Analysis and Opinion »

Equities Gain Ahead of the Jackson Hole Meeting

Share on StockTwits
Published on

Global stocks started the week on a firm note amid easing concerns over the situation in Ukraine, while Yellen is expected to act dovish

There was good news regarding the US housing market on Monday, as the National Association of Home Builders’ sentiment index rose up to 55 in August from the previous 53, ahead of market expectations and the highest reading since December.

While there was some scepticism among analysts that the housing market has finally starting to pick up, the picture may only become clearer this week with the release of figures on housing starts and building permits, plus existing and new home sales. But it will be the health condition of the US labour market that takes centre stage on Friday when Mrs Yellen airs her views on the subject.

Global stocks started the week on a firm note amid easing concerns over the situation in Ukraine and a fresh bout of merger and acquisition activity in the US discount retail sector.

But the main focus for the markets were this week’s annual central bank conference in Jackson Hole, Wyoming, which will see Federal Reserve (Fed) chairwoman Janet Yellen speak on Friday about the US labour market. While risk sentiment has turned positive on the news that Ukraine and Russian foreign ministers had met in Berlin over the weekend seeking a solution to the crisis, in truth an agreement is unlikely to happen in the near term and the market is responding positively to the fact that there will be no further escalation unfolded over the weekend.

The Fed’s Jackson Hole symposium will clearly focus on the labour market though we are not expecting any new developments, with Mrs Yellen likely to restate her view that significant slack remains in the labour market. The S&P 500 equity index rose 0.8% to 1,971 overnight, leaving it less than 0.9% below its record closing high, while the Nasdaq Composite closed at a 14-year peak. The Chicago Board Options Exchange (CBOE) Vix index of implied equity volatility, a gauge of the cost of protecting equity portfolios, was down 5.6% at 12.41 in late trade, well off Friday’s intraday high of 14.94.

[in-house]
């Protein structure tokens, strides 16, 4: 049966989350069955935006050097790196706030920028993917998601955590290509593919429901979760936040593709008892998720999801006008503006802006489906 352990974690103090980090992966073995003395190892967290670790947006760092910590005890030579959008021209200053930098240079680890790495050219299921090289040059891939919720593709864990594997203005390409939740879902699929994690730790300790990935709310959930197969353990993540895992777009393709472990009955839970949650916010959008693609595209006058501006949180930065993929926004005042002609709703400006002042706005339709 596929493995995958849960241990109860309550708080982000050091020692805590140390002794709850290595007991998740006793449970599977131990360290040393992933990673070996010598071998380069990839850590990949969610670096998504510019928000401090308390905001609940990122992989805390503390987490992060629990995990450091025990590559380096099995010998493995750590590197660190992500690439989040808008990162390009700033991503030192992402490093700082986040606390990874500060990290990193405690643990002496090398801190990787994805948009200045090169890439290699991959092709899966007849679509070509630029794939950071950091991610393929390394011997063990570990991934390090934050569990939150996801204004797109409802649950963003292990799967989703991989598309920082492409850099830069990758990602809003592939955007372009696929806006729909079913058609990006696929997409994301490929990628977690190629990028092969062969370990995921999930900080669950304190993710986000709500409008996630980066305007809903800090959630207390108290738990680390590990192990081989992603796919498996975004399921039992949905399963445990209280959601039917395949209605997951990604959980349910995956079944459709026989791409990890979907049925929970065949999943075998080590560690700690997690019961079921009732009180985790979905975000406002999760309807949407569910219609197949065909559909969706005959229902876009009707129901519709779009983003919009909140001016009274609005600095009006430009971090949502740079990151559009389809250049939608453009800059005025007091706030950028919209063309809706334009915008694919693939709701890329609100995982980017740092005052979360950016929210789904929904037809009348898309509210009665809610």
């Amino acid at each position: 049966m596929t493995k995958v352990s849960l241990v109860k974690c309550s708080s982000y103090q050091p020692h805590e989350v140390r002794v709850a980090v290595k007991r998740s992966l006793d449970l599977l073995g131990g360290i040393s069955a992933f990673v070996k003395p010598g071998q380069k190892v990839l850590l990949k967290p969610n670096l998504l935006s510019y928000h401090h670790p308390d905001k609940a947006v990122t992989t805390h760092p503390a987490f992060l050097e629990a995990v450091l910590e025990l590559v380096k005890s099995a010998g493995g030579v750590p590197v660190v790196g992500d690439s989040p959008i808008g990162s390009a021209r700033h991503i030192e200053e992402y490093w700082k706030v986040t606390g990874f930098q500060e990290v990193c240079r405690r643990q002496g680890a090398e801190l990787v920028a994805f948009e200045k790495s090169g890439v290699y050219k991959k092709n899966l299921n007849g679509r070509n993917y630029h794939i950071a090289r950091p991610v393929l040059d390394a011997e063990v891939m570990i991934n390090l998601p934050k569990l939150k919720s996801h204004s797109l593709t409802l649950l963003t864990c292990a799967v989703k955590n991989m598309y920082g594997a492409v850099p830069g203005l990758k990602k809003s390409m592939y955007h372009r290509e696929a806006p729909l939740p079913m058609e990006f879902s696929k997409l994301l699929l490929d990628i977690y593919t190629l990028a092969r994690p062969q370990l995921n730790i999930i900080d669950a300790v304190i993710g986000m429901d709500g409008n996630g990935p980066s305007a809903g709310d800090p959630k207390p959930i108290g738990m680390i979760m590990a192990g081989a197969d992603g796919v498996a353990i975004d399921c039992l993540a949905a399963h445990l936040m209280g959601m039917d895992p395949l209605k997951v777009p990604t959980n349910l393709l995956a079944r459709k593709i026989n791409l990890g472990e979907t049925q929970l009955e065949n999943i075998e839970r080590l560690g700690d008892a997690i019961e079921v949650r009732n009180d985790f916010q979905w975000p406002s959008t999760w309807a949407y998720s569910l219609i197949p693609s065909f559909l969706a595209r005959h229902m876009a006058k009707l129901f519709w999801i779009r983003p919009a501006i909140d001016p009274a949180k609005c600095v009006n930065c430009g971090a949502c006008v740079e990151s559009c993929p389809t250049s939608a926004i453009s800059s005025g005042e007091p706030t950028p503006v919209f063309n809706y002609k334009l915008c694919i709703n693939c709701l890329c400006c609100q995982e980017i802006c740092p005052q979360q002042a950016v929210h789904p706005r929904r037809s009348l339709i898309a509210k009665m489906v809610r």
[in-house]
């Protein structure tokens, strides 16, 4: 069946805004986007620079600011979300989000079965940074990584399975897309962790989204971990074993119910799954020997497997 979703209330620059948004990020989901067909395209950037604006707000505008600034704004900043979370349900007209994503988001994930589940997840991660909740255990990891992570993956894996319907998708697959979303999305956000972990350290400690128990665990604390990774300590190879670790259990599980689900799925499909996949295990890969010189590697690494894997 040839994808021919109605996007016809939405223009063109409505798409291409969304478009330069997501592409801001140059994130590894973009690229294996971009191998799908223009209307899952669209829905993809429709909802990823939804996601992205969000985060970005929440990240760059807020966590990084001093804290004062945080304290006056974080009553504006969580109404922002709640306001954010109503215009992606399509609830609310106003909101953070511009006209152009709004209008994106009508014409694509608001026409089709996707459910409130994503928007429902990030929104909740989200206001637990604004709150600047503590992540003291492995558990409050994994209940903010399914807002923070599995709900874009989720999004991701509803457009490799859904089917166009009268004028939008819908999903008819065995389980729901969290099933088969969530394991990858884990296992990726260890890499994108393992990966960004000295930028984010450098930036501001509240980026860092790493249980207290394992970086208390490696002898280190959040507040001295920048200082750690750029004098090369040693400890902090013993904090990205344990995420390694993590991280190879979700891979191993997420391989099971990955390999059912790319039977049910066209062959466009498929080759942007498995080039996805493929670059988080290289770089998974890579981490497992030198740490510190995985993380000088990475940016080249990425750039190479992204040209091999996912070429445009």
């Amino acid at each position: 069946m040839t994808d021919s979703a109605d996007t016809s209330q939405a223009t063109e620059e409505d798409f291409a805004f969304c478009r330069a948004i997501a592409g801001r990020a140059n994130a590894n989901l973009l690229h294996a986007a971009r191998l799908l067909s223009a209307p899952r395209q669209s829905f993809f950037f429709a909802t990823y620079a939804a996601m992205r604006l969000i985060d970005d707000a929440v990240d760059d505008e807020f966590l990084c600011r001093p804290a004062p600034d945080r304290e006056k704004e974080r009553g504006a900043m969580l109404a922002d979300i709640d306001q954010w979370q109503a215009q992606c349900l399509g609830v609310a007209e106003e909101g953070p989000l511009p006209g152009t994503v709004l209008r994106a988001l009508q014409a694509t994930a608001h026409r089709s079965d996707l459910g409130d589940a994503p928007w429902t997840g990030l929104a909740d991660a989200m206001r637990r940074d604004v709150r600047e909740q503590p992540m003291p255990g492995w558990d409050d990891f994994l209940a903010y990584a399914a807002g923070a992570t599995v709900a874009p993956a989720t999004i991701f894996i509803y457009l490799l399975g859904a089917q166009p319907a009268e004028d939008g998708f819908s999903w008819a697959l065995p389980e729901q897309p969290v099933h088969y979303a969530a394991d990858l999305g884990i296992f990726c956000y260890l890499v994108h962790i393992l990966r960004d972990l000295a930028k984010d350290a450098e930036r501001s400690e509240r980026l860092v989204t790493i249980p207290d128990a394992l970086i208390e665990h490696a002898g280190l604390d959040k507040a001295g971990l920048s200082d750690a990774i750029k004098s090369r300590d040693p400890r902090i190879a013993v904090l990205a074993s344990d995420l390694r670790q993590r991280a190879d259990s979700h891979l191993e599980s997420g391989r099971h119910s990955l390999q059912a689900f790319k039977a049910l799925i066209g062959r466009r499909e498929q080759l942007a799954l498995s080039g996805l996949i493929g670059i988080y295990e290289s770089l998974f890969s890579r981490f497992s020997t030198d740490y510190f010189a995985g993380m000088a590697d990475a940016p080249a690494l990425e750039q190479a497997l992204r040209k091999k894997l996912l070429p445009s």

The Shanghai Composite index climbed up 0.6% to an eight-month high, even after data showed that new home prices fell in 64 out of 70 Chinese cities last month, while foreign direct investment in China dropped 17% from beginning of the year until July.

Australia’s central bank said the nation’s economic outlook remains uncertain because of the conflicting forces that are at play and reiterated that interest rates are set to remain on hold. Members “noted the significant uncertainties around the growth forecast and the importance of considering the risks to the forecast as well as the central projection,” the Reserve Bank of Australia (RBA) said in minutes released today, where it kept the cash rate unchanged at a record-low 2.5%. “Gross Domestic Products (GDP) growth was likely to have slowed to a more moderate pace in the June quarter.”

Governor Glenn Stevens, seeking to stoke the domestic demand to compensate for a slowdown in mining investment, has seen his efforts hampered by an elevated currency. Market pricing shows a higher chance of further policy easing after the nation’s unemployment rate jumped to a 12-year high in July. The RBA cut its growth and inflation forecasts and wage growth stagnated.

The central bank noted the local currency remained “well above” its level in late January even as commodity prices have weakened and rate differentials between Australia and most other advanced economies have narrowed down since then. The Australian dollar, which traded as high as about $1.11 and as low as 80 U.S. cents in the past five years, has remained above 90 cents since March.

Share on StockTwits